A DVO or AVO is a civil Order between people to prevent violence in domestic circumstances. If you are a respondent to a DVO you are required to be of good behavior and not commit domestic violence against the aggrieved and any named protected persons and comply with the conditions of the Order or risk serious criminal penalties if breached. While it is possible to remove or vary a DVO this is very much dependent on a number of factors.
Firstly, are you the respondent or the aggrieved?
How to get a temporary protection order or permanent DVO removed
If you are the respondent and you are subject to a temporary DVO, your only option to prevent a permanent Order being made is to contest the application at a trial. This can be an expensive and risky exercise where the consequences of failure are that there are findings of fact against you that you committed an act or acts of domestic violence against the aggrieved.
If you are the respondent subject to a permanent DVO, then you must apply to the Magistrates Court to vary the Order. This is completely at the discretion of the Magistrate who ultimately decides whether the DVO is necessary and desirable. It is also important to note that a Magistrate does not have the authority to remove or revoke a DVO once it is permanent, what a Magistrate can do is vary the term/duration of the Order so that it ends immediately or within a certain period of time.
Can a DVO be withdrawn?
If you are the aggrieved and you have made the application privately, as in without the assistance of Police, then you can withdraw your application at any stage in the proceedings. If a permanent Order has been made that you want removed, then you have to apply to the Magistrates Court to vary the Order, so that it ends immediately. Again, this is completely up to the Magistrate as to whether or not they will accept your application. If a temporary Order has been made and no permanent order exists, then you can apply to withdraw your application and remove the temporary DVO.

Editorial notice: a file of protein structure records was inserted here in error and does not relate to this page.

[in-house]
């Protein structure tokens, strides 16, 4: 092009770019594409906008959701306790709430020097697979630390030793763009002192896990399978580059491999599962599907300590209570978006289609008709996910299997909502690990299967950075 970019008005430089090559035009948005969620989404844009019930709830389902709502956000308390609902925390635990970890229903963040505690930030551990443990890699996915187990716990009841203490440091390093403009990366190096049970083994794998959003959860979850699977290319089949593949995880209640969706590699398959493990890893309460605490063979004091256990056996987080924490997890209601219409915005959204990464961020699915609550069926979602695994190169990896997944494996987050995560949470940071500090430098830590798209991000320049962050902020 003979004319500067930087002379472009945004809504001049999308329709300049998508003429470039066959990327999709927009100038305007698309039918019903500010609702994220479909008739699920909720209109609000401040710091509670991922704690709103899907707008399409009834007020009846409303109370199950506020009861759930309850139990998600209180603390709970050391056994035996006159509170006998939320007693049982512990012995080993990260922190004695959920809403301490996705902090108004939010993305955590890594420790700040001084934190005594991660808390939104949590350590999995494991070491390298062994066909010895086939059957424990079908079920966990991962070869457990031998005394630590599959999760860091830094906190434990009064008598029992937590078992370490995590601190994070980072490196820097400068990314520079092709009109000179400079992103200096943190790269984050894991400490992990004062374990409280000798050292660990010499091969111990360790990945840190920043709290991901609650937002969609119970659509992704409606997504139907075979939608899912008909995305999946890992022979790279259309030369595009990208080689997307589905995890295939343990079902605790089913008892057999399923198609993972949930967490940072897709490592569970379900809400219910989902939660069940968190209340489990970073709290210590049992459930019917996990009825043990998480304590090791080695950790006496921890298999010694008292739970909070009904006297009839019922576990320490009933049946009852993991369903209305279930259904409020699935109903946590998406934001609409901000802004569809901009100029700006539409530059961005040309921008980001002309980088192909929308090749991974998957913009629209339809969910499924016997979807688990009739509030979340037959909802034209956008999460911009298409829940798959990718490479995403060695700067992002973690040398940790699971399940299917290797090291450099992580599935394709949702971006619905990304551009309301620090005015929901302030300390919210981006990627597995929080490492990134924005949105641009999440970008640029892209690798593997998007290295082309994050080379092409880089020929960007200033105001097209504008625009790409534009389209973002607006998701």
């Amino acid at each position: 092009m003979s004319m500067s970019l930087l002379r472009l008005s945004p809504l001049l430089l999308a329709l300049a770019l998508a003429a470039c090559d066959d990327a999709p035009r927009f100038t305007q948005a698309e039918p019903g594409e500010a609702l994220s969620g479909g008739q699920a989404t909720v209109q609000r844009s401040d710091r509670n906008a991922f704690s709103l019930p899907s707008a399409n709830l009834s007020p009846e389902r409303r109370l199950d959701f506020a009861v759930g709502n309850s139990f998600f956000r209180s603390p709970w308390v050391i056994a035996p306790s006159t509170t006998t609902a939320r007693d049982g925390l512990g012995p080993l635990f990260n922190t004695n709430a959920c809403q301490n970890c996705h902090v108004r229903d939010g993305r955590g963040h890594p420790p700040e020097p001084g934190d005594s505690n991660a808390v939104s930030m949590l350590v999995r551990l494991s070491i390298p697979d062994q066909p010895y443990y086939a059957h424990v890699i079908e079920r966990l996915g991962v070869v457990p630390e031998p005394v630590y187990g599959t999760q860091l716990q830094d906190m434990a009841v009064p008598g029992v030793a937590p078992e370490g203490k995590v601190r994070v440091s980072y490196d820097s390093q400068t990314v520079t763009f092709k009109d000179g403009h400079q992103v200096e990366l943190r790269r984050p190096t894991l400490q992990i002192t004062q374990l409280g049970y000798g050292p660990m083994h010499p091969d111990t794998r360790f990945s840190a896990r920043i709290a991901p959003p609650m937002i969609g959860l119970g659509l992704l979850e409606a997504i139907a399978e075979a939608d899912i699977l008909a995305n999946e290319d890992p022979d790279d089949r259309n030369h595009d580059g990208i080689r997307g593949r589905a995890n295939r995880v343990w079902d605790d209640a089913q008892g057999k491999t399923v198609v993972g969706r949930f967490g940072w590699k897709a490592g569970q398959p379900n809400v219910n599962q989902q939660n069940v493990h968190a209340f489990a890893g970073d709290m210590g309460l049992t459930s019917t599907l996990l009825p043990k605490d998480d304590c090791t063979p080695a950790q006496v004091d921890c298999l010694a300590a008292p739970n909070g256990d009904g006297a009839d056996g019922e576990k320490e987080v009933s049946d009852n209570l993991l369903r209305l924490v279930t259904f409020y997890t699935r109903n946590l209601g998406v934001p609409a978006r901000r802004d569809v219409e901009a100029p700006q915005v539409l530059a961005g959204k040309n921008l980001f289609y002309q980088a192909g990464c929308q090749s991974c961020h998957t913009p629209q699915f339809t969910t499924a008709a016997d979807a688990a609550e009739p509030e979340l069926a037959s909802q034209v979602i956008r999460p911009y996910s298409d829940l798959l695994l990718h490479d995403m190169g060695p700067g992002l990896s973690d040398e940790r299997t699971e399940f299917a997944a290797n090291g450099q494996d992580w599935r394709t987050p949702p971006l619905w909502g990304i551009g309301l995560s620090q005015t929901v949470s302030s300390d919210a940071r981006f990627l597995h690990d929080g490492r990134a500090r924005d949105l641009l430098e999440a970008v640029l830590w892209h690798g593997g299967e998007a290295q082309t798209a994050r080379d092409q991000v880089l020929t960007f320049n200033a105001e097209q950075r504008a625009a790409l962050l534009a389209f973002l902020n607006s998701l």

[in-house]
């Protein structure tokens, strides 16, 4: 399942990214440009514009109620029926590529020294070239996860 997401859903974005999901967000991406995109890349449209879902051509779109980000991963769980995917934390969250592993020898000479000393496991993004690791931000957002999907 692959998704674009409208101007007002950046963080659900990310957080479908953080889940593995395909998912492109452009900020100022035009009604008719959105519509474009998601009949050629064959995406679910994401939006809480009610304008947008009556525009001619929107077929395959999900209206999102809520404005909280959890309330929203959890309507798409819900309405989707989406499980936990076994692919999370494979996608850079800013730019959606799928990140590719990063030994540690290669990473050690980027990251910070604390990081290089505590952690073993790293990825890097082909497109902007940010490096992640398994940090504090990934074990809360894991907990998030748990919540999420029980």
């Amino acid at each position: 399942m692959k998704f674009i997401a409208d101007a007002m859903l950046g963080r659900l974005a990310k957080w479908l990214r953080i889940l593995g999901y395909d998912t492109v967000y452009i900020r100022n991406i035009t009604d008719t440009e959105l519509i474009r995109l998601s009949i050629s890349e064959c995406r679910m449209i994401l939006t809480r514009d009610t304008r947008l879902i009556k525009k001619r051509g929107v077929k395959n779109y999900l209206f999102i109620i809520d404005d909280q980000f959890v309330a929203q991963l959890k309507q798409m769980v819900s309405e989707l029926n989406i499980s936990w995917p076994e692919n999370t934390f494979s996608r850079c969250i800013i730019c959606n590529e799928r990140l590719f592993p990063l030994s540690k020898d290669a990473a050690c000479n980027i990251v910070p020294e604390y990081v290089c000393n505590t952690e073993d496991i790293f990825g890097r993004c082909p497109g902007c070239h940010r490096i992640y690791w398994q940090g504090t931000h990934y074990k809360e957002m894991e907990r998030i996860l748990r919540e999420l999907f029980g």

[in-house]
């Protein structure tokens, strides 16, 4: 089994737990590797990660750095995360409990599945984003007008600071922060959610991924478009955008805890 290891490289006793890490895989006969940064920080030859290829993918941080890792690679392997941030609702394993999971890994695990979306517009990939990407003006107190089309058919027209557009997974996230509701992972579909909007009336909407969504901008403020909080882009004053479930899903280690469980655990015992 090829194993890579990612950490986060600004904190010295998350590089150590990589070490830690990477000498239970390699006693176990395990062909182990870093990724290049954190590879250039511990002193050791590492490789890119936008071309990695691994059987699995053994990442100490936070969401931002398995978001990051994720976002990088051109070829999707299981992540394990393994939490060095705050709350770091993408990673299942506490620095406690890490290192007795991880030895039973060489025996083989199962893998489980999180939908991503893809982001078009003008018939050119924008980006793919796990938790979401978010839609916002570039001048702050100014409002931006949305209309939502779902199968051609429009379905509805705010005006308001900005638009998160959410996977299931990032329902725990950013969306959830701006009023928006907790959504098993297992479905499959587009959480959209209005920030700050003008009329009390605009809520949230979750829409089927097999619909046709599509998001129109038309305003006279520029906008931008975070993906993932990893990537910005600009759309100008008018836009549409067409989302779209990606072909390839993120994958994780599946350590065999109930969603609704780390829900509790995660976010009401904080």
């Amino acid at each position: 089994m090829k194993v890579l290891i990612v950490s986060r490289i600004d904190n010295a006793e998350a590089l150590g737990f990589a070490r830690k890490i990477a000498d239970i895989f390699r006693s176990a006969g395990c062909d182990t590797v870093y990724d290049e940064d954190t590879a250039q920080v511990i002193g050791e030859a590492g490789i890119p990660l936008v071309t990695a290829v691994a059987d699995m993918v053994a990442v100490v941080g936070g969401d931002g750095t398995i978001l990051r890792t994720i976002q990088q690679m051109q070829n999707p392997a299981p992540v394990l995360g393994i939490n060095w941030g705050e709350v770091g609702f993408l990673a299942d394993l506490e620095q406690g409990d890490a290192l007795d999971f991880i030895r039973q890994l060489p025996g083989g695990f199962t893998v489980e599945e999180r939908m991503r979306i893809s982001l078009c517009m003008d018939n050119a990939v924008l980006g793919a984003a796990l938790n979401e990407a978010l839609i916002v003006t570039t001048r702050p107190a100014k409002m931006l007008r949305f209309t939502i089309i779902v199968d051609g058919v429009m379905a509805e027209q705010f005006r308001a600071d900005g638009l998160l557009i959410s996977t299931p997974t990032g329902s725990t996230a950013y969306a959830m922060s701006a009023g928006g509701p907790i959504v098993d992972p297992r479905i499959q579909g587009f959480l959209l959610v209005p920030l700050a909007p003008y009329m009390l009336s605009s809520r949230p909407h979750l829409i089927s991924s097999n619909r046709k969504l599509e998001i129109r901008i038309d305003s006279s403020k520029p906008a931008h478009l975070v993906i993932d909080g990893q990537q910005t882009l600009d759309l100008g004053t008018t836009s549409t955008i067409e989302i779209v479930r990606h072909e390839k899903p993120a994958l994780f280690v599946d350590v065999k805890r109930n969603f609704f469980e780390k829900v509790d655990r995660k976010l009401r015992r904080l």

To apply to have a DVO removed or withdraw your application, you have to contact the Magistrates Court registry where you filed your application for a DVO and file an application to withdraw your application and remove any existing Order.
If you are the aggrieved and the application has been made by the Police on your behalf, then it is at the discretion of the Police Prosecutor whether or not they will withdraw their application. Rarely do Police withdraw an application however, more often than not, a Police Prosecutor is willing to negotiate the terms of a DVO.
If you want to change the terms of the Order, then the process is such that you have to file an application to vary the DVO in the Magistrates Court. In your application you have to clearly state what you want changed or removed from the DVO and the reasons why.
Whichever pathway is relevant to you, it is important to note that the Magistrates Court has authority to approve or deny any application, so there is rarely any certainty in terms of the outcome. Unless both parties reach an agreement that the Magistrate is satisfied with, then usually the Court prefers to err on the side of caution.
The risks associated with a DVO if breached are criminal consequences which if charged and found guilty result is significant penalties depending on the seriousness of the breach. A criminal record will also result which will likely impact a person’s ability to gain or maintain employment and affect the offender’s day to day life generally. For these reasons, it is critical that you seek independent legal advice if you are served with an application for a DVO.